Man Records Himself Calmly Approaching 50 Rattlesnakes — Do They Bite?

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Written by Kirstin Harrington

Updated: November 15, 2023

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Portrait of a Rattlesnake
© iStock.com/Matt Kaminski

Key Points:

  • Rattlesnakes are present throughout North and South America, and there are more than 30 different species. They are typically found in a variety of habitats, including deserts, forests, grasslands, and rocky areas.
  • In the video below, Bryan D. Hughes of Rattlesnake Solutions approaches a variety of rattlesnakes in the wild to test how aggressive or defensive these snakes will be when faced with a threat.
  • Species including the Mojave rattlesnake, western diamondback, and dusky pigmy rattlesnake all seemed to be scared when approached and slithered away without confrontation.

If you found yourself facing 50 rattlesnakes, what would you do? I think the majority of us would run away in fear! Bryan D. Hughes of Rattlesnake Solutions faced this exact situation and his reaction was, well … you’ll see.

Rattlesnakes are venomous snakes that are found throughout North and South America. They are known for their distinctive rattle, which serves as a warning to potential predators or threats.

Hughes uploaded an information video to his YouTube channel where he starts off by talking about how rattlesnakes aren’t as aggressive as people are led to believe. Many individuals claim that snakes chase after them when approached and Hughes wants to prove that stories like that aren’t exactly what they seem.

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Speckled Rattlesnake (Crotalus pyrrhus)

Unlike Bryan D. Hughes, many people would not willingly approach venomous rattlesnakes like this one.

©Alexander Wong/Shutterstock.com

He does so by approaching a large variety of rattlesnakes in the wild to get a real-life reaction to whether or not these slithery critters actually chase people off.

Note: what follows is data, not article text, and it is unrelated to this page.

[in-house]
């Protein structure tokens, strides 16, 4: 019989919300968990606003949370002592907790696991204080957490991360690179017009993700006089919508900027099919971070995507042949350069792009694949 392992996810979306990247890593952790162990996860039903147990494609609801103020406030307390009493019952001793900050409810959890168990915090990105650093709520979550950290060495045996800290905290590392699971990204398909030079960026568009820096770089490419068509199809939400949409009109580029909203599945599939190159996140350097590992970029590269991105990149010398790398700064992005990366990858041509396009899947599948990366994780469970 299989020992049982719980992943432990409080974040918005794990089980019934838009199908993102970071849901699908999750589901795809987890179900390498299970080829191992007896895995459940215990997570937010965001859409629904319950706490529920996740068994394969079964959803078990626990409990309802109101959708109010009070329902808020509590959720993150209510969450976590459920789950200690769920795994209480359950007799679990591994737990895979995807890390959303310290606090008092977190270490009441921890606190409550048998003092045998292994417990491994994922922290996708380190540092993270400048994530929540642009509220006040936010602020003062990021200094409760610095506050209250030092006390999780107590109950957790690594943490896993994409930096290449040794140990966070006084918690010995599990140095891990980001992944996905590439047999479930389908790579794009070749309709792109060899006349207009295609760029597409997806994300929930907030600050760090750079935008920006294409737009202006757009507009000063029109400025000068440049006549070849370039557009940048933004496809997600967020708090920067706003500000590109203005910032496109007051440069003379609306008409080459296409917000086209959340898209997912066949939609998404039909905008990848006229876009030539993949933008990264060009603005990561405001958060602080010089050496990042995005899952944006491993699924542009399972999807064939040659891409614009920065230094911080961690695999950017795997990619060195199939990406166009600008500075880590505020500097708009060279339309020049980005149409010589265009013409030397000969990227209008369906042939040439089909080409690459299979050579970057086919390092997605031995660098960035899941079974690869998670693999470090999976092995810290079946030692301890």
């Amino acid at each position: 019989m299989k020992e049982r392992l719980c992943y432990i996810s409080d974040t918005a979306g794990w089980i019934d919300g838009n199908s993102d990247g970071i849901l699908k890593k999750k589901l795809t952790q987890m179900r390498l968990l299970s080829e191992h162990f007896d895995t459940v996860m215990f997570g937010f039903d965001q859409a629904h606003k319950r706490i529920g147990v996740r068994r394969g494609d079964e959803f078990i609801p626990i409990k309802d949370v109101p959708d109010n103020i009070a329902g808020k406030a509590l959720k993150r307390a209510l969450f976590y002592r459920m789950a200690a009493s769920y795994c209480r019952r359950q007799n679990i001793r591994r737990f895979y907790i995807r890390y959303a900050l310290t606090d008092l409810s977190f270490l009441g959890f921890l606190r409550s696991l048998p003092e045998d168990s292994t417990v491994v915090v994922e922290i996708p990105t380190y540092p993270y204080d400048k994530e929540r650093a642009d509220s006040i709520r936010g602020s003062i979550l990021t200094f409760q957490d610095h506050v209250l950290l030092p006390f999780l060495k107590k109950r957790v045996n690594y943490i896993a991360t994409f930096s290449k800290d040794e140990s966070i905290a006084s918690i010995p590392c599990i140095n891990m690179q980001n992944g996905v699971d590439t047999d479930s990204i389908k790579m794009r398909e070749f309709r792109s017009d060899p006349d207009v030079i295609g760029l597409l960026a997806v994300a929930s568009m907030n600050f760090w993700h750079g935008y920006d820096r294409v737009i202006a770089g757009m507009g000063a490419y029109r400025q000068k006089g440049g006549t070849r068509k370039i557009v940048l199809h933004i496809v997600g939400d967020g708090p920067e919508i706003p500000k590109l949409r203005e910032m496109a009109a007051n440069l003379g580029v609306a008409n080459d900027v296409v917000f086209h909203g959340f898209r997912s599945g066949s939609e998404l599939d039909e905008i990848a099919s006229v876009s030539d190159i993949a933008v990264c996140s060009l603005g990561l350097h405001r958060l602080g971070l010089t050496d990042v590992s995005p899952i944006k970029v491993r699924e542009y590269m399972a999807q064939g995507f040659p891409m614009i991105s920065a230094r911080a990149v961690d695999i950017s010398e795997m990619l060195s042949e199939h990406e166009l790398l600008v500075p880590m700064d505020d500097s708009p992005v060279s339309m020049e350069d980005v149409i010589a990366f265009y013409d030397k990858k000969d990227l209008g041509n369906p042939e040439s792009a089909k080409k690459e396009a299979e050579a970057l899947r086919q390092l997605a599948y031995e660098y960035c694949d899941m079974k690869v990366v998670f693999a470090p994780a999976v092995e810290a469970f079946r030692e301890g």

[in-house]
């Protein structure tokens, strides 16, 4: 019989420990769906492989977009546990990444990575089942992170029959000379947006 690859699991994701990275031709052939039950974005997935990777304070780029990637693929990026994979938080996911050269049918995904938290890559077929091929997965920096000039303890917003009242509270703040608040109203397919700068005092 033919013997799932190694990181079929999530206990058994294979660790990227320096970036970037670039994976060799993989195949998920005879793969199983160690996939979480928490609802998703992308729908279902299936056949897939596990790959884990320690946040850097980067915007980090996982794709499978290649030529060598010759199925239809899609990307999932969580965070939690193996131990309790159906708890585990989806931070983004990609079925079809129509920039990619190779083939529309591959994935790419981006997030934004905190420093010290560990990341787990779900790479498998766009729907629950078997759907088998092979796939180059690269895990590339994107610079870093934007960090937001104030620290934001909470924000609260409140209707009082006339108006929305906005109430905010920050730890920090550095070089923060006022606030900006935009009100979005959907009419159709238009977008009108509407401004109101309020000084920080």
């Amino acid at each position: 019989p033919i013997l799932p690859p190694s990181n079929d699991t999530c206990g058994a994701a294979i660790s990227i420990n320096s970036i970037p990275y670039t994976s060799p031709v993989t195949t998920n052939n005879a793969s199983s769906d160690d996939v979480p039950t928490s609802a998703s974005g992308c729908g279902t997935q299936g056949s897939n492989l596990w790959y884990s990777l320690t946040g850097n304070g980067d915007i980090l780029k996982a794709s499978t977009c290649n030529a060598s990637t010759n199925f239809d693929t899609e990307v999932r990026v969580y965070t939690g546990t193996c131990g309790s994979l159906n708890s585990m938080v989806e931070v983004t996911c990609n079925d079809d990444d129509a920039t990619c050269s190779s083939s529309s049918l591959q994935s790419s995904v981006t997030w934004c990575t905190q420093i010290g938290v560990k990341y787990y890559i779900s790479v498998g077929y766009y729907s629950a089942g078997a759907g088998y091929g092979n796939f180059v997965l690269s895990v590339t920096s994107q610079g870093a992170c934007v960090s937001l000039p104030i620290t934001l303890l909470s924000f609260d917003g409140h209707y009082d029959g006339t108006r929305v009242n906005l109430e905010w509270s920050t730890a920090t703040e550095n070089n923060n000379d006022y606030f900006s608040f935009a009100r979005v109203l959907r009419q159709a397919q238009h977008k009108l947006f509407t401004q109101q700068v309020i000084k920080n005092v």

In his video, Hughes begins with the Mojave Rattlesnake, which is known for being quite aggressive. 

Judging by the footage, it looks like the snake was more scared of Bryan and slithered away without chasing anyone. The same can be said for the rest of the snakes throughout the video. From a curled-up Western Diamondback to a Dusky Pigmy Rattlesnake, all of these serpents want to get as far away as they can without any confrontation. 

closeup of mojave rattlesnake with shaking rattle

The Mojave rattlesnake is known for its aggressiveness and potent neurotoxic venom.

©Ryan M. Bolton/Shutterstock.com

How Common Are Rattlesnake Attacks on Humans?

While rattlesnake bites can be dangerous and even deadly, attacks on humans are relatively rare.

According to the American Association of Poison Control Centers, there are approximately 7,000 to 8,000 venomous snake bites reported in the United States each year, with the majority of these involving rattlesnakes. However, only a small percentage of these bites result in serious medical complications or death.

One reason for the relatively low number of rattlesnake attacks on humans is that these snakes are typically not aggressive and will only bite in self-defense or when provoked. Rattlesnakes are typically more active during the warmer months when they are more likely to encounter humans who are hiking, camping, or engaging in other outdoor activities.